Anyway to cut a long story short, after a lecture and being told "we cant ask you to leave, but you have no reason to be here, so we leave it to you to do the right thing" we ambled off home (just around the corner). An hour later a police woman arrived to ascertain our identity (most humiliating) and advised us politely that if we had had children of our own attending it would have been ok but a we didnt we should not have been taking photos. She however seemed more concerned that the official photographer there was upset because of his livelihood! So exactly who were they protecting. We had to show her our membership cards for ~~~~.

The upshot is - dont take your camera out near any kids - however, I asked the policewoman what happens if we take our cameras to the beach to take photos, apparantly that is ok if half clothed minors walk into shot, but not advisable to go to organised events and take photos without permission, even though being held in a public place. There were no signs up anywhere to say we could not take photos and we actually only took a few each of a couple of scrums (no faces to be seen anywhere just legs and a rugby ball!)

The reason for writing is to warn you that you may get a complaint from the Rugby Club or Protection Team as they all had our details!

Sorry to be a nuisance - and we wont be going anywhere like this again - is this world going completely mad. I know they have to protect their children, but all they had to do was ask us politely to stop, we did not argue with them when approached and said we would leave, but unfortunately we were presumed guilty of god knows what before we even had a chance to explain. What happened to innocent until proven guilty?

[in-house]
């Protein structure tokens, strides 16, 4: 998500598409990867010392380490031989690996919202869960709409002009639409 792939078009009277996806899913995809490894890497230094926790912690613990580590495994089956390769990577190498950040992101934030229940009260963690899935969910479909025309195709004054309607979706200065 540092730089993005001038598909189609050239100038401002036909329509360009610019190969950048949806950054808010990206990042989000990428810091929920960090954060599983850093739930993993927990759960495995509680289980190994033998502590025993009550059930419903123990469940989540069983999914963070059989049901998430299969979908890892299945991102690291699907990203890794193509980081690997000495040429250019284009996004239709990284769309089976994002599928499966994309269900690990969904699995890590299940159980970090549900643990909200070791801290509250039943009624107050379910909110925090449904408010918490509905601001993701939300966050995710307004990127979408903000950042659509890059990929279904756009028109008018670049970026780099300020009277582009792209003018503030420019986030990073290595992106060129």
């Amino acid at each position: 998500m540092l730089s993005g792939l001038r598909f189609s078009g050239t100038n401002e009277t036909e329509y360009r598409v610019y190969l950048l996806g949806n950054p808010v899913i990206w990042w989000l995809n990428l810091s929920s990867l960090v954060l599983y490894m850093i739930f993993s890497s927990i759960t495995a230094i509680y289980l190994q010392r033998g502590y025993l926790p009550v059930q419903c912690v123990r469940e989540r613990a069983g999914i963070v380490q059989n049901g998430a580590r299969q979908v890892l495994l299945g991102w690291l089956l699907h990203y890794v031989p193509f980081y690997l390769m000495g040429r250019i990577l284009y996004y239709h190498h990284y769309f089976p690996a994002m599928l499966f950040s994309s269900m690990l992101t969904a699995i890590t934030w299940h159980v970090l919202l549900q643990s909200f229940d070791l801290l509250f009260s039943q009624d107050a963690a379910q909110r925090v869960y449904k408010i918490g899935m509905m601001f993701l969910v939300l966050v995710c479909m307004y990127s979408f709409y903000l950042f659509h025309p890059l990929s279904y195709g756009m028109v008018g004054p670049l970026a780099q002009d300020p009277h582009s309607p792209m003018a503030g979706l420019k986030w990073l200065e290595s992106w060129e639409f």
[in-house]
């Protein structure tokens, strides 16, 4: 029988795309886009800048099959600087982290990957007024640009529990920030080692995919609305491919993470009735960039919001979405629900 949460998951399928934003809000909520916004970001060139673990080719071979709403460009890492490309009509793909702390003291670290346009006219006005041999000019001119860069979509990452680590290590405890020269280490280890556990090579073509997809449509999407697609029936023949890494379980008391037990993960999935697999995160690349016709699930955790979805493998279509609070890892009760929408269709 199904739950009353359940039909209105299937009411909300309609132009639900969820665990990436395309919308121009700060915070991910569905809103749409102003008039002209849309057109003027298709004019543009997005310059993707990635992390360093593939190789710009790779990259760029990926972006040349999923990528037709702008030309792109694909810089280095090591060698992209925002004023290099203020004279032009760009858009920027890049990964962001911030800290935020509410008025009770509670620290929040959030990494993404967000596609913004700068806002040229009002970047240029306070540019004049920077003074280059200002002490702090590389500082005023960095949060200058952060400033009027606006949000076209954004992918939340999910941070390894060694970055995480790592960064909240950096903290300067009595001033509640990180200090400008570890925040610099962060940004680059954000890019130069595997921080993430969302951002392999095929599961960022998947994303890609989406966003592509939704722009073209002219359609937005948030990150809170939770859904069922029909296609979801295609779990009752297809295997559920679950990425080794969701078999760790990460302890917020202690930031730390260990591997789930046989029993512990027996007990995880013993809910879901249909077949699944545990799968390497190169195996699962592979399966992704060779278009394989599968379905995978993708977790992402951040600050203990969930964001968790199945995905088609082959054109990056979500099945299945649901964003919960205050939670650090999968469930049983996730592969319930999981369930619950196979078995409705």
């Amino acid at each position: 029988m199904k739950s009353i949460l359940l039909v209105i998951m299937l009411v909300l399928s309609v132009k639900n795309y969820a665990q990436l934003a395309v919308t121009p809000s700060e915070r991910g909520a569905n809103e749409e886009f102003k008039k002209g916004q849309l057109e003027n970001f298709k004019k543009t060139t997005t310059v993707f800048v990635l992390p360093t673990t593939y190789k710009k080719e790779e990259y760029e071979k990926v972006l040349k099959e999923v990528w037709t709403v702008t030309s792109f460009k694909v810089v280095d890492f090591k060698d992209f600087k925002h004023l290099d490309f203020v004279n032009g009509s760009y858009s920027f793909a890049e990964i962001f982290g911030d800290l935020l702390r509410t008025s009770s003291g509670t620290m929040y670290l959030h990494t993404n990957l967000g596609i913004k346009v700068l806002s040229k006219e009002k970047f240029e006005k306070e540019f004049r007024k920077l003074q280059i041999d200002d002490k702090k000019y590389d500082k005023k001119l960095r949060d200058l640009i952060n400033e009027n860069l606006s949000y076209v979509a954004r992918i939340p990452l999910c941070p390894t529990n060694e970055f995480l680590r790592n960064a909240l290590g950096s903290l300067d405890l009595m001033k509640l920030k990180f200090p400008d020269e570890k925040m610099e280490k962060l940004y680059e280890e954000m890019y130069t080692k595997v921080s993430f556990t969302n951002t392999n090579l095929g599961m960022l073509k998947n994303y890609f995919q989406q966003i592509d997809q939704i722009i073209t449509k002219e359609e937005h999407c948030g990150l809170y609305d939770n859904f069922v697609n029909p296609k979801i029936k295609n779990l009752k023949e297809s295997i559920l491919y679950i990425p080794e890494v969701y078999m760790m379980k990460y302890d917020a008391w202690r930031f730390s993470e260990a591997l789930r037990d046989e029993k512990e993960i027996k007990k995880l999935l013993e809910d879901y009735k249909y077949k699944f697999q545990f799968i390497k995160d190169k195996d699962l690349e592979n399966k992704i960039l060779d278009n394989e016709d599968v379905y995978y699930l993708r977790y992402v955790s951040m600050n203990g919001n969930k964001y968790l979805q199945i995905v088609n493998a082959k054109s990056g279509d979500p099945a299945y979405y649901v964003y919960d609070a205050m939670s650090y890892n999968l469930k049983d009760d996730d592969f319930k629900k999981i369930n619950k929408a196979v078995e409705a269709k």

~~~~~~~ and ~~~~"

There are a number of points to be raised here :

  1. It is not, in any way illegal to take pictures in a public place in the UK, irrespective of what is going on.
  2. Children have no more right (or indeed lack of right) to privacy than an adult.
  3. Child Protection Officers or any member of the public have no powers to demand ID from anyone.
  4. Forcible deletion or removal of images is an assault.
  5. Even the Police officer in this case was incorrect in her interpretation of the law and the advice that it's OK to take pictures of your own children, but not of others.
  6. After further investigation of this case, there was a club photographer at the event who was worried that these people were affecting his income, and notified the CPO. Again, as the event was in a public place (and advertised on the radio), they had exactly as much right to cover the event as he did.

I have asked at a couple of clubs, and it would seem that these CPO schemes often seem to be misleading as to the powers that a CPO has (or rather does NOT have), and the officials are often mis-informed, or not trained adequately.

There is a scheme in place to protect children involved in clubs and schools etc., which is operated by the Criminal Records Bureau. This is intended to screen people who come into close contact with children, and will give parents confidence that those people that temporarily care for their children are honest, good people. I have no problem with this (I am CRB checked myself), but it does not make the individual 'special', or give him any rights in law above any other person.